California legislators disclose gifts received in 2012


SACRAMENTO — California lawmakers accepted a trip to Brazil, fine cigars and crystal ducks, among many other gifts from corporations, trade groups and other special interests last year.

Assembly Speaker John Pérez (D-Los Angeles) received $17,800 in gifts — among the highest in total value, according to records released Saturday.

They included $5,830 in travel expenses for an education trip to South Korea paid for by the Korean American Economic Development Corp. Pérez also received concert and sports tickets, nine gifts of cigars, and a $100 crystal duck from the California Retailers Assn.


Assembly Republican leader Connie Conway of Tulare accepted about $10,500 in gifts, including Disneyland Park passes worth $200 from Walt Disney Co., horse racing tickets and meals worth $305 from the Del Mar Thoroughbred Club, and $250 in meals and lodging from the Pechanga Resort and Casino.

Senate President Pro Tem Darrell Steinberg (D-Sacramento) took gifts worth $4,400. Among them were a $256 ticket to a Giants baseball game from AT&T; and $959 in food and lodging from the Assn. of California Life and Health Insurance Companies for making a speech at the group’s conference.

The Legislature and governor regulate gambling, horse racing, consumer issues and myriad other matters in California. The gifts were reported in annual financial disclosures that all elected officials were required to file with the state by midnight Friday.

In August, legislators killed a measure that would have prevented companies that hire lobbyists from providing lawmakers and their families with tickets to amusement parks, racetracks and professional sporting events, as well as rounds of golf, spa treatments and gift cards.

Former Sen. Sam Blakeslee (R-San Luis Obispo) offered the bill, which passed the state Senate but died in the Assembly. He said the gifts reported Saturday are not needed for lawmakers to do their jobs.

“I think the public is fed up with these overly cozy relationships between powerful moneyed interests and legislators,” said Blakeslee, who now runs the California Reform Institute, a think tank on state government. “The public expects better.”


A trip to Australia and New Zealand was among the $4,700 in gifts reported by Senate Republican leader Robert Huff of Diamond Bar. The travel expenses were about $1,500, according to Huff’s disclosures, and came from government agencies including the Parliament of New South Wales, Australia. He also accepted $689 in food and lodging from the California Dental Assn. to participate in a conference panel.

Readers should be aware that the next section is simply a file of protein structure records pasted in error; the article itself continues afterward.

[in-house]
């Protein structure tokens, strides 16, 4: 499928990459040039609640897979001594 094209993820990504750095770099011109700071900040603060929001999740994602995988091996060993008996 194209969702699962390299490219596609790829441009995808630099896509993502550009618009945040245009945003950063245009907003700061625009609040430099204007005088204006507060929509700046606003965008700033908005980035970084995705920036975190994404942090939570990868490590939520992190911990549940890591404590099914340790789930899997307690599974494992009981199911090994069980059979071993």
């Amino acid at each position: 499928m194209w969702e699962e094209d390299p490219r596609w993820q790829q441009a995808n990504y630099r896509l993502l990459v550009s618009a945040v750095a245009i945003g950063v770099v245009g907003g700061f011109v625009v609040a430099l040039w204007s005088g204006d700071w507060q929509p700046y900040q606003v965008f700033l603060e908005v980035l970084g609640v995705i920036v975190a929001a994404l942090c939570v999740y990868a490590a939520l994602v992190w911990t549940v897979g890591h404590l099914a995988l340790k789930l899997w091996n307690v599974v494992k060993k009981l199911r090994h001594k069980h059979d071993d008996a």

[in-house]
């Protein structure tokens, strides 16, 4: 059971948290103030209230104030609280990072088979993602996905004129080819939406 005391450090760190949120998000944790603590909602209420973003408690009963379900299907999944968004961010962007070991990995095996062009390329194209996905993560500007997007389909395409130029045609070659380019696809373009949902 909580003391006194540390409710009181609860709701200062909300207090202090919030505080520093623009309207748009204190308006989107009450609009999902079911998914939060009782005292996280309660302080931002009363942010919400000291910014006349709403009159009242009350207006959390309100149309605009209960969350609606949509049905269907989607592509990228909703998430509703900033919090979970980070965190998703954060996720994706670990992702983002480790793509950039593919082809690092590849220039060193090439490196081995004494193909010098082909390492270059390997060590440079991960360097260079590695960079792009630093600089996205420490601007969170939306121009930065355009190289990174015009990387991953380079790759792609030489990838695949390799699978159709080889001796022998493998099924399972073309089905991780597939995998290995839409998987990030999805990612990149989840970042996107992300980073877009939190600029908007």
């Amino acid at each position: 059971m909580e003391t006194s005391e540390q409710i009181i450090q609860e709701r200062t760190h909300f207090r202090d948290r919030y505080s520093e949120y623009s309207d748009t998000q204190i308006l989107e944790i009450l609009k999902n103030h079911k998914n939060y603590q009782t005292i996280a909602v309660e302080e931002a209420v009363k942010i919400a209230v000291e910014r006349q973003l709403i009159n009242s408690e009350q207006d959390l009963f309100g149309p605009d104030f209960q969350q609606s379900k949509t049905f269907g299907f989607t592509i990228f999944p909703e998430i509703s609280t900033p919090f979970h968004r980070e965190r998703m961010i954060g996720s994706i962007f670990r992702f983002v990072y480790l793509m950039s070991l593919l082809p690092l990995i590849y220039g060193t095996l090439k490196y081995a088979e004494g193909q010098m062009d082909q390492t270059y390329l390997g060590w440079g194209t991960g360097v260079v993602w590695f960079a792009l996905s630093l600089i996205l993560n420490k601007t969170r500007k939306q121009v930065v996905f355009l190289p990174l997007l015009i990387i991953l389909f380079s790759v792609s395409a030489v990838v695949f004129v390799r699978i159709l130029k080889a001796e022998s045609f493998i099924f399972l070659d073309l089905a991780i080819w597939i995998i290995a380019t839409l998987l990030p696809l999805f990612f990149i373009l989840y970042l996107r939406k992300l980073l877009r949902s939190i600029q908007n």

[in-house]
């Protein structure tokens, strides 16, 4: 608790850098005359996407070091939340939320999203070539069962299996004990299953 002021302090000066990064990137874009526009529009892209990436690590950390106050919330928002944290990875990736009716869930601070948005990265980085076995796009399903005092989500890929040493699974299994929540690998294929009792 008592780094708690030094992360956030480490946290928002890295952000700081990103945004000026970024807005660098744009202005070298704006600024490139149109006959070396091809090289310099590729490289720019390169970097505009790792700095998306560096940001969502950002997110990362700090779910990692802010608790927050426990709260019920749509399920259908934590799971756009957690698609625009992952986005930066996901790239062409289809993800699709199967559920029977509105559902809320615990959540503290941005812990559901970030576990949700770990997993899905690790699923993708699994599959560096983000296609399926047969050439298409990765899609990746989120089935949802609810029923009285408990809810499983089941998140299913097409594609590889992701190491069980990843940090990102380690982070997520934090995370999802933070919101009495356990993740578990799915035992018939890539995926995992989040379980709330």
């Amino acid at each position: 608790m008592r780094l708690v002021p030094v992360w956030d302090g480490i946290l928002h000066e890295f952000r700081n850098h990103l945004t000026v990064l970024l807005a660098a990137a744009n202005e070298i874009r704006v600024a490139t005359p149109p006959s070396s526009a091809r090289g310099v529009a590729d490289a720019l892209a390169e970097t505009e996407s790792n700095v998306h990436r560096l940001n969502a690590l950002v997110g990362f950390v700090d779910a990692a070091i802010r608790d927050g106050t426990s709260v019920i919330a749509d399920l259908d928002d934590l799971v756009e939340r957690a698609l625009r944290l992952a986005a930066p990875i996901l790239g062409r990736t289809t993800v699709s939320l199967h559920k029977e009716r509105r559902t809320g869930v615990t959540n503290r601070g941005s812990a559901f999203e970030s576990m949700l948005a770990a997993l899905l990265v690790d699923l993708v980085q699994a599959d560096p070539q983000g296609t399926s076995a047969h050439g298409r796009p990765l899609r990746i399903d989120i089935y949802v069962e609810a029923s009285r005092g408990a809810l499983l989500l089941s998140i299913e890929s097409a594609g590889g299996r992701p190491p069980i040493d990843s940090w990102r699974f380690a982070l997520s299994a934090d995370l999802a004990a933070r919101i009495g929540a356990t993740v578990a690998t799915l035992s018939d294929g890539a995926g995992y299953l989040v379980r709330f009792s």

Gov. Jerry Brown reported taking about $2,500 in gifts, including a $150 ticket to a Lakers basketball game from Los Angeles Mayor Antonio Villaraigosa, a bottle of tequila from the governor of Nuevo Leon, Mexico, a $239 concert ticket from the San Francisco Symphony and a $250 ticket to the White House Correspondents’ Assn. dinner from Newsweek.

Derek Cressman, regional director of Common Cause, said it is human nature to feel gratitude when given a gift, and it can be seen as rude if the generosity is ignored.

“Corporate interests know this, which is why they shower legislators with gifts with the hope and expectation of receiving a favor in return,” Cressman said. “That’s why the public should insist on an end to this practice.”

Former state Sen. Michael Rubio (D-Shafter), who resigned last month to work for Chevron Corp., reported receiving more than $8,500 in travel expenses for a trip to Brazil from the California Foundation on the Environment and the Economy, which is financed by companies including Chevron.

Already facing questions about financial ties to oil executive Majid Mojibi, with whom he was involved in real estate deals, Rubio disclosed an additional partnership funded by Mojibi, who is president of San Joaquin Refining Co.

Rubio reported forming the partnership, M&R; Investment Group, on Sept. 11, 2012, for the purpose of owning and operating property. Mojibi provided loans of at least $200,000 to allow the partnership to buy agricultural land and a building in Bakersfield, according to the disclosures. Rubio says in his report that he received no income from the new partnership last year.

As the former chairman of the Senate Environmental Quality Committee, Rubio was leading the Legislature’s effort to make the state’s environmental laws more business-friendly and had introduced legislation that would have helped the oil industry.

California’s ethics watchdog, the Fair Political Practices Commission, is reviewing Rubio’s finances to determine whether an investigation is warranted into possible conflicts of interest. An attorney for Rubio did not return calls for comment.